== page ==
Walker, D. M., J. M. Walker and D. M. Yellon. Global myocardial ischemia protects the myocardium from subsequent regional ischemia. Cardioscience. 4:263-6., 1993.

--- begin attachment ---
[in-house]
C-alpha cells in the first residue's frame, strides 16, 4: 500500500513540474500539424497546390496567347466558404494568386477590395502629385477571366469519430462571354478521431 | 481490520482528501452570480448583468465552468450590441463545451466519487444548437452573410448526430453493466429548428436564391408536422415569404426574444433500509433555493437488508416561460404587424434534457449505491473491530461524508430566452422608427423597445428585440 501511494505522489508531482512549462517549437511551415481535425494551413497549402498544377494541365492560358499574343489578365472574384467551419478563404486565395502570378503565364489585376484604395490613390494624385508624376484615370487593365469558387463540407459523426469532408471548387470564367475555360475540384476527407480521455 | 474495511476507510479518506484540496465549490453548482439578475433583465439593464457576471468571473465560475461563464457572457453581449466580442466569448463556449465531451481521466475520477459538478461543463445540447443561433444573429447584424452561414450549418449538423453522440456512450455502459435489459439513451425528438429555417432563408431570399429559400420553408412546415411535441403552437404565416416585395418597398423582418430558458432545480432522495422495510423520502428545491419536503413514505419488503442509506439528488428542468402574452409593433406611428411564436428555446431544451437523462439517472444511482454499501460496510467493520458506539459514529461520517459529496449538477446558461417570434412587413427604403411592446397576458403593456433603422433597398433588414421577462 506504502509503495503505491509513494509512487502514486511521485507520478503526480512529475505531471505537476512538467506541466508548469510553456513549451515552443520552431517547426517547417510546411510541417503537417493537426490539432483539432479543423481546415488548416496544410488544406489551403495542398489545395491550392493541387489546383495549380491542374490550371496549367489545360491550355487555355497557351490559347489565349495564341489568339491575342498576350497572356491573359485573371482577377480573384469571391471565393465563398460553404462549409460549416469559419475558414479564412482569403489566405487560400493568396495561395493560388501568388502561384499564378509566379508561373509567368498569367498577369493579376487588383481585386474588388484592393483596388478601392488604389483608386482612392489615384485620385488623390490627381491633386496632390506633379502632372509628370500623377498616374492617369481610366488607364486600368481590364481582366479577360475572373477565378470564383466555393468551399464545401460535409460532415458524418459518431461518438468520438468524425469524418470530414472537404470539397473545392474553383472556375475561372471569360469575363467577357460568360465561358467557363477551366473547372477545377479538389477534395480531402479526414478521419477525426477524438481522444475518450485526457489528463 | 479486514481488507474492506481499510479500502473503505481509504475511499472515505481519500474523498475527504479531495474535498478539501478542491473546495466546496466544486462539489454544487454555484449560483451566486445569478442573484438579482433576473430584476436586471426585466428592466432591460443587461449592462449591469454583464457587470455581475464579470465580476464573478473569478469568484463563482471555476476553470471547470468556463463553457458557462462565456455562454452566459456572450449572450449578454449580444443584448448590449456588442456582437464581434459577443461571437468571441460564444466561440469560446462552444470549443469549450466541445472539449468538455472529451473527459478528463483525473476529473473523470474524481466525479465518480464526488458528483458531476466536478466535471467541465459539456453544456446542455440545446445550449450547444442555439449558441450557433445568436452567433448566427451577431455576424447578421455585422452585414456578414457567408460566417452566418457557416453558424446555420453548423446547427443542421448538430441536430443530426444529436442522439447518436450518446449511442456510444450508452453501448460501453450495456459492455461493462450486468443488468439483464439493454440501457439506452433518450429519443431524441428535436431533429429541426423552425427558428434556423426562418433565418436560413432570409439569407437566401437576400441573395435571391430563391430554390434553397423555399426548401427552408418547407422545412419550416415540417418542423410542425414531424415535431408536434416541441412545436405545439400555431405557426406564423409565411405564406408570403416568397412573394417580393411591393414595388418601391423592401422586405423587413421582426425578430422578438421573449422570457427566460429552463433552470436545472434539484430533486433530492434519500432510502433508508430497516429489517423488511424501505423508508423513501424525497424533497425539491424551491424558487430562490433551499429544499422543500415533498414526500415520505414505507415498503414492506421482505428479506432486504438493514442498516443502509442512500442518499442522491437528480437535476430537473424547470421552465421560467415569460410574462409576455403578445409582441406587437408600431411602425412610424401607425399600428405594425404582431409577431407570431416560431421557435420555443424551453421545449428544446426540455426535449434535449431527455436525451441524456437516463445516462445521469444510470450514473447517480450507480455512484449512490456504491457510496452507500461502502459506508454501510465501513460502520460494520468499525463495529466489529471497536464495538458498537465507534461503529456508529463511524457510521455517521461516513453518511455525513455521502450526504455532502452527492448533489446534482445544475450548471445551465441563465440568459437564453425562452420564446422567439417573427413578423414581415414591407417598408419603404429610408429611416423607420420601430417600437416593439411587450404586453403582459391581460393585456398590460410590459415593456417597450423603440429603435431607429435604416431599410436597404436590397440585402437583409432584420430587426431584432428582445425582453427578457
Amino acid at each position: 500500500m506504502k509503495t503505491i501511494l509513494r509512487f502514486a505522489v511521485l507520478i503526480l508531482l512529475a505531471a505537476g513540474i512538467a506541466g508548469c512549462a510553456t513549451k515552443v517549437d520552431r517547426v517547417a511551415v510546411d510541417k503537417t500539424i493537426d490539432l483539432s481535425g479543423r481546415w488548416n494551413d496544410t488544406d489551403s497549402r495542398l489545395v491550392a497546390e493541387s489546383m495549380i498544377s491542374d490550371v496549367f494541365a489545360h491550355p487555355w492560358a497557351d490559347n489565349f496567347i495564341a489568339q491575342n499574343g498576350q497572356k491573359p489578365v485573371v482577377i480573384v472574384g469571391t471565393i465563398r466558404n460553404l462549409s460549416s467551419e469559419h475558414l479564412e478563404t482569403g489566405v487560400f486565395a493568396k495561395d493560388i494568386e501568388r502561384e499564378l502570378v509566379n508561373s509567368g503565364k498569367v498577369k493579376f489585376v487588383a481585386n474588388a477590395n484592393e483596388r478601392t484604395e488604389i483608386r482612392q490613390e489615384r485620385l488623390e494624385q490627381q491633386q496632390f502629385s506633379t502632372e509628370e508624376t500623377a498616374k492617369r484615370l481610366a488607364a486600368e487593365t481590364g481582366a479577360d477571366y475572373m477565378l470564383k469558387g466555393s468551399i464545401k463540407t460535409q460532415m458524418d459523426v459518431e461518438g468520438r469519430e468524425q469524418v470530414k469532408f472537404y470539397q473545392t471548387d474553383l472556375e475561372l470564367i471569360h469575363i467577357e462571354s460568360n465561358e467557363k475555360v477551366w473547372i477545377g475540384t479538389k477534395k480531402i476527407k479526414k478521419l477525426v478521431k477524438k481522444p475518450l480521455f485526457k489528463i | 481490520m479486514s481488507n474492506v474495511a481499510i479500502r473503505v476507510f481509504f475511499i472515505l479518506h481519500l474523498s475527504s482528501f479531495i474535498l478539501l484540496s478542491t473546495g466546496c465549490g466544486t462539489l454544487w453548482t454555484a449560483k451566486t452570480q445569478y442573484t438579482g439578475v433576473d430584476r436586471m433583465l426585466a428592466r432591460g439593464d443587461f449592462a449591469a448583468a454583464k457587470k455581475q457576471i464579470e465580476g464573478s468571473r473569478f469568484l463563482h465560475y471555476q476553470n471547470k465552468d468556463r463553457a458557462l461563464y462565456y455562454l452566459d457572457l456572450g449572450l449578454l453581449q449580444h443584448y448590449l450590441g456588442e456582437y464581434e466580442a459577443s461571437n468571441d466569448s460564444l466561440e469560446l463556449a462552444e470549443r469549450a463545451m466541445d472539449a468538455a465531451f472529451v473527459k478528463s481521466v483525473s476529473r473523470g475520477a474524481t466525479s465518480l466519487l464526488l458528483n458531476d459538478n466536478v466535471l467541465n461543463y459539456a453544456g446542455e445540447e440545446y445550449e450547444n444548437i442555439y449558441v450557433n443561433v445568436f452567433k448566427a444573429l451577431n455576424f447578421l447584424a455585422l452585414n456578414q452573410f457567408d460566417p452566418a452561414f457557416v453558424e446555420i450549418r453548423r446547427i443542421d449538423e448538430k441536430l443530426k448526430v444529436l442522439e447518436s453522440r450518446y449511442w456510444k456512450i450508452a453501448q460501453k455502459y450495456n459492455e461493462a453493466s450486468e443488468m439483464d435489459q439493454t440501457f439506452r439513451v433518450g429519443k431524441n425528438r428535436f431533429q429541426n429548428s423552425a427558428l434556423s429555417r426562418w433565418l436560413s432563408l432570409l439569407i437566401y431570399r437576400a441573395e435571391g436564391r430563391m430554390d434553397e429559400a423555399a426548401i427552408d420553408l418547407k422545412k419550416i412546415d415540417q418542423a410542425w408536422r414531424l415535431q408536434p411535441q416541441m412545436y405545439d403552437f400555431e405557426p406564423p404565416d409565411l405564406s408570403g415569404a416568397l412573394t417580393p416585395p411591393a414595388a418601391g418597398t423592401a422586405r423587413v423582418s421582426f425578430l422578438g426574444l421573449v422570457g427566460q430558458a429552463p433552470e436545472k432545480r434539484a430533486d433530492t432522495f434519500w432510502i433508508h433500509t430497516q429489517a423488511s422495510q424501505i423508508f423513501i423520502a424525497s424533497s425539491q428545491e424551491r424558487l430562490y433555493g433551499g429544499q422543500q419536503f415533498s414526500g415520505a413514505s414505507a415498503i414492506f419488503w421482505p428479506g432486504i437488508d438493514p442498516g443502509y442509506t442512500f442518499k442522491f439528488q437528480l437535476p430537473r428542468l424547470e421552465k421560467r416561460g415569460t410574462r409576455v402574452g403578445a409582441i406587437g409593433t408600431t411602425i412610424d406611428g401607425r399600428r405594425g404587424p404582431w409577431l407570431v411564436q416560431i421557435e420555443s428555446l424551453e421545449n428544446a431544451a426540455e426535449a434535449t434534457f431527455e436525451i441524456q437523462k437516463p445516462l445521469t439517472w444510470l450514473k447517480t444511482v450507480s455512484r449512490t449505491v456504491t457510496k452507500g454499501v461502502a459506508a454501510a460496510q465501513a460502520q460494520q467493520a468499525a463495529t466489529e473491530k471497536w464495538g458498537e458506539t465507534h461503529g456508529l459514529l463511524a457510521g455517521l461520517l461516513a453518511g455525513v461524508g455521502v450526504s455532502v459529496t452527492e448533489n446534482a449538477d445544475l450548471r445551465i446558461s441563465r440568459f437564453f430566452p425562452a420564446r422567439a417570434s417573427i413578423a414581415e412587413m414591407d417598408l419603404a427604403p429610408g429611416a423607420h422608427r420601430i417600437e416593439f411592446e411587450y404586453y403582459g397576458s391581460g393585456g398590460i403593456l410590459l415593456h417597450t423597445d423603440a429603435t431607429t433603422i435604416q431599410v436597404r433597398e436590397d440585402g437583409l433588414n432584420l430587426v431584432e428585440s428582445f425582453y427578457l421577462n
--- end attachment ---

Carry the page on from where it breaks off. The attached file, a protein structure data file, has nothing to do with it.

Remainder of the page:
Many investigators use in vitro models of global ischemia to examine the effects of preconditioning, often with recovery of contractile function as the end-point. Such models are relevant to myocardial protection during cardiac surgery. However, there is still debate as to whether preconditioning preserves ventricular contraction secondary to limitation of infarction or by a direct effect on stunning. Since infarct size is the original end-point against which protection by preconditioning is measured, our aims were, first, to validate global ischemic preconditioning by measuring infarct size after subsequent regional ischemia and, second, to correlate limitation of infarct size with mechanical function. After stabilization, seven isolated buffer perfused rabbit hearts were subjected to 5 minutes of global "no-flow" ischemia followed by 10 minutes of reperfusion ("global preconditioning"). Seven control hearts were allowed to stabilize for an additional 15 minutes at constant flow. Subsequently, regional ischemia was induced in both groups for 45 minutes followed by 2 hours of reperfusion. Left ventricular and coronary perfusion pressures were measured throughout. Myocardial infarct size was measured using triphenyltetrazolium staining and expressed as a percentage of the area at risk outlined with fluorescent microspheres. The ratio of infarct to risk zone was reduced from 47.6 +/- 7.3% in control hearts to 16.4 +/- 5.4% (p = 0.005) in preconditioned hearts, confirming the efficacy of global preconditioning. In addition, preconditioning led to a better preservation of systolic function, which correlated significantly with limitation of infarct size (r = 0.75, p = 0.002). Global preconditioning may account for the successful use of cross-clamp fibrillation during cardiac surgery.